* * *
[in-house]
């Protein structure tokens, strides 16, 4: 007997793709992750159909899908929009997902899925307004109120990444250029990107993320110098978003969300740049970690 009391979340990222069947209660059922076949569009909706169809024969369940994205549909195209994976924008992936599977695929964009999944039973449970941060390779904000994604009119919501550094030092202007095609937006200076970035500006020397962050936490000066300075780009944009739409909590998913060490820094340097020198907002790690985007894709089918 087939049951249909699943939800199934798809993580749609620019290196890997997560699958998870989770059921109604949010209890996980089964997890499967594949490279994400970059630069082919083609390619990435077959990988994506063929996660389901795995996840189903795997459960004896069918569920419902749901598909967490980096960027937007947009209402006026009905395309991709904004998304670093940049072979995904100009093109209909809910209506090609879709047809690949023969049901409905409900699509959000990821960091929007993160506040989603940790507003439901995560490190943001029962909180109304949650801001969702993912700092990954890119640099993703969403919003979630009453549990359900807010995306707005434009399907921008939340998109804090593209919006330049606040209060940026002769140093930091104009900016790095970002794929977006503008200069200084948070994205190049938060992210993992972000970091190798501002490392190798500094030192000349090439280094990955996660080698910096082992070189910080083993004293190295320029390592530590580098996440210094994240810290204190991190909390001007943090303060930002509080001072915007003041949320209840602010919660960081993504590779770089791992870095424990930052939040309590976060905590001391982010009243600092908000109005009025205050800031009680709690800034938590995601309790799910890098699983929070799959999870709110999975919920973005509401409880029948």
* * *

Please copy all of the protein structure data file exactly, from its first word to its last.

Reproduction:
[in-house]
């Protein structure tokens, strides 16, 4: 007997793709992750159909899908929009997902899925307004109120990444250029990107993320110098978003969300740049970690 009391979340990222069947209660059922076949569009909706169809024969369940994205549909195209994976924008992936599977695929964009999944039973449970941060390779904000994604009119919501550094030092202007095609937006200076970035500006020397962050936490000066300075780009944009739409909590998913060490820094340097020198907002790690985007894709089918 087939049951249909699943939800199934798809993580749609620019290196890997997560699958998870989770059921109604949010209890996980089964997890499967594949490279994400970059630069082919083609390619990435077959990988994506063929996660389901795995996840189903795997459960004896069918569920419902749901598909967490980096960027937007947009209402006026009905395309991709904004998304670093940049072979995904100009093109209909809910209506090609879709047809690949023969049901409905409900699509959000990821960091929007993160506040989603940790507003439901995560490190943001029962909180109304949650801001969702993912700092990954890119640099993703969403919003979630009453549990359900807010995306707005434009399907921008939340998109804090593209919006330049606040209060940026002769140093930091104009900016790095970002794929977006503008200069200084948070994205190049938060992210993992972000970091190798501002490392190798500094030192000349090439280094990955996660080698910096082992070189910080083993004293190295320029390592530590580098996440210094994240810290204190991190909390001007943090303060930002509080001072915007003041949320209840602010919660960081993504590779770089791992870095424990930052939040309590976060905590001391982010009243600092908000109005009025205050800031009680709690800034938590995601309790799910890098699983929070799959999870709110999975919920973005509401409880029948």